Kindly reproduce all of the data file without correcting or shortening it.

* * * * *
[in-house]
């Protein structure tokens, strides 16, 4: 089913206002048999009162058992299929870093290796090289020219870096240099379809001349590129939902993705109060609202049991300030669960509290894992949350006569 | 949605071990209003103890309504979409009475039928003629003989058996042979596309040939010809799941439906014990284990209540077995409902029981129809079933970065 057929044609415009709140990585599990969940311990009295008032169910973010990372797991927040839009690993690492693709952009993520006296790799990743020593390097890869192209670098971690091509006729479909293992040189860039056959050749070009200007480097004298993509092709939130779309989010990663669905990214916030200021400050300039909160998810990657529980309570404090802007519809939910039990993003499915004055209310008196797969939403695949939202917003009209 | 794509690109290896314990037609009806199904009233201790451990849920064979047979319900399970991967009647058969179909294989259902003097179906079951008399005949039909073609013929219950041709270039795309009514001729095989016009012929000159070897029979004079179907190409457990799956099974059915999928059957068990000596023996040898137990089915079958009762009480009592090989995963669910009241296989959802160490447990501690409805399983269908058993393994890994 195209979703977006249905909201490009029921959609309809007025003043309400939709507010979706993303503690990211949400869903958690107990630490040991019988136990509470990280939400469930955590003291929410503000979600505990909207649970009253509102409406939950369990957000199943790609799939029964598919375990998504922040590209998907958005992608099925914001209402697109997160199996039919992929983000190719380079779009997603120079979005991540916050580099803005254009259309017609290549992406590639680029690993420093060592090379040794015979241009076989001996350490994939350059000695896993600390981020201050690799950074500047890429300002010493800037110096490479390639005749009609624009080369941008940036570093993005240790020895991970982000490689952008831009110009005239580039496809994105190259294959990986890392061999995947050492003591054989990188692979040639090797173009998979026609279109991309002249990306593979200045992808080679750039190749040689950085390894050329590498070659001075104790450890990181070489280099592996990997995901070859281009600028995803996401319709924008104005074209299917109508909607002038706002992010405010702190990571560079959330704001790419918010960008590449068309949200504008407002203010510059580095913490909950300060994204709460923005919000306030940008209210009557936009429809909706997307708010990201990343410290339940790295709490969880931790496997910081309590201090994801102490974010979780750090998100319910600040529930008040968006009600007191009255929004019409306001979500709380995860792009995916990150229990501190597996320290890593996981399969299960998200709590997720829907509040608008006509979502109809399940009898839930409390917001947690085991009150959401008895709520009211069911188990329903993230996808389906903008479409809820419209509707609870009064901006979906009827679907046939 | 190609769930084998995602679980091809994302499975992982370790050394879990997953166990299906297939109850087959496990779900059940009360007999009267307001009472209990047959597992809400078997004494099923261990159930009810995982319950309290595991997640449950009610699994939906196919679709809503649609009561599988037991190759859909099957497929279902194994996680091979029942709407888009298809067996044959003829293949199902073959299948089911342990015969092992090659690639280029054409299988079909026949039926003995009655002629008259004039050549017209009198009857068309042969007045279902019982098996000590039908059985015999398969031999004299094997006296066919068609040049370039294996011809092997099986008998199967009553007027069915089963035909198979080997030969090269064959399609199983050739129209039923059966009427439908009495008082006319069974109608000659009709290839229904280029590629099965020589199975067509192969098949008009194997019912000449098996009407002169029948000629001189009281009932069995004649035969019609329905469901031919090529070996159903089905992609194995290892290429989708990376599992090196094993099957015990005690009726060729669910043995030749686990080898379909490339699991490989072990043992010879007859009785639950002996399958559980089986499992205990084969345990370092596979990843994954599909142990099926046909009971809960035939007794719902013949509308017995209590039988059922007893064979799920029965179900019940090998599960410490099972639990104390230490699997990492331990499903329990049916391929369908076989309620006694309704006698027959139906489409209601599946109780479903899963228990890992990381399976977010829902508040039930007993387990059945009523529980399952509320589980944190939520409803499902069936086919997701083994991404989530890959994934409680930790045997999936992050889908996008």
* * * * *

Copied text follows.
[in-house]
């Protein structure tokens, strides 16, 4: 089913206002048999009162058992299929870093290796090289020219870096240099379809001349590129939902993705109060609202049991300030669960509290894992949350006569 | 949605071990209003103890309504979409009475039928003629003989058996042979596309040939010809799941439906014990284990209540077995409902029981129809079933970065 057929044609415009709140990585599990969940311990009295008032169910973010990372797991927040839009690993690492693709952009993520006296790799990743020593390097890869192209670098971690091509006729479909293992040189860039056959050749070009200007480097004298993509092709939130779309989010990663669905990214916030200021400050300039909160998810990657529980309570404090802007519809939910039990993003499915004055209310008196797969939403695949939202917003009209 | 794509690109290896314990037609009806199904009233201790451990849920064979047979319900399970991967009647058969179909294989259902003097179906079951008399005949039909073609013929219950041709270039795309009514001729095989016009012929000159070897029979004079179907190409457990799956099974059915999928059957068990000596023996040898137990089915079958009762009480009592090989995963669910009241296989959802160490447990501690409805399983269908058993393994890994 195209979703977006249905909201490009029921959609309809007025003043309400939709507010979706993303503690990211949400869903958690107990630490040991019988136990509470990280939400469930955590003291929410503000979600505990909207649970009253509102409406939950369990957000199943790609799939029964598919375990998504922040590209998907958005992608099925914001209402697109997160199996039919992929983000190719380079779009997603120079979005991540916050580099803005254009259309017609290549992406590639680029690993420093060592090379040794015979241009076989001996350490994939350059000695896993600390981020201050690799950074500047890429300002010493800037110096490479390639005749009609624009080369941008940036570093993005240790020895991970982000490689952008831009110009005239580039496809994105190259294959990986890392061999995947050492003591054989990188692979040639090797173009998979026609279109991309002249990306593979200045992808080679750039190749040689950085390894050329590498070659001075104790450890990181070489280099592996990997995901070859281009600028995803996401319709924008104005074209299917109508909607002038706002992010405010702190990571560079959330704001790419918010960008590449068309949200504008407002203010510059580095913490909950300060994204709460923005919000306030940008209210009557936009429809909706997307708010990201990343410290339940790295709490969880931790496997910081309590201090994801102490974010979780750090998100319910600040529930008040968006009600007191009255929004019409306001979500709380995860792009995916990150229990501190597996320290890593996981399969299960998200709590997720829907509040608008006509979502109809399940009898839930409390917001947690085991009150959401008895709520009211069911188990329903993230996808389906903008479409809820419209509707609870009064901006979906009827679907046939 | 190609769930084998995602679980091809994302499975992982370790050394879990997953166990299906297939109850087959496990779900059940009360007999009267307001009472209990047959597992809400078997004494099923261990159930009810995982319950309290595991997640449950009610699994939906196919679709809503649609009561599988037991190759859909099957497929279902194994996680091979029942709407888009298809067996044959003829293949199902073959299948089911342990015969092992090659690639280029054409299988079909026949039926003995009655002629008259004039050549017209009198009857068309042969007045279902019982098996000590039908059985015999398969031999004299094997006296066919068609040049370039294996011809092997099986008998199967009553007027069915089963035909198979080997030969090269064959399609199983050739129209039923059966009427439908009495008082006319069974109608000659009709290839229904280029590629099965020589199975067509192969098949008009194997019912000449098996009407002169029948000629001189009281009932069995004649035969019609329905469901031919090529070996159903089905992609194995290892290429989708990376599992090196094993099957015990005690009726060729669910043995030749686990080898379909490339699991490989072990043992010879007859009785639950002996399958559980089986499992205990084969345990370092596979990843994954599909142990099926046909009971809960035939007794719902013949509308017995209590039988059922007893064979799920029965179900019940090998599960410490099972639990104390230490699997990492331990499903329990049916391929369908076989309620006694309704006698027959139906489409209601599946109780479903899963228990890992990381399976977010829902508040039930007993387990059945009523529980399952509320589980944190939520409803499902069936086919997701083994991404989530890959994934409680930790045997999936992050889908996008």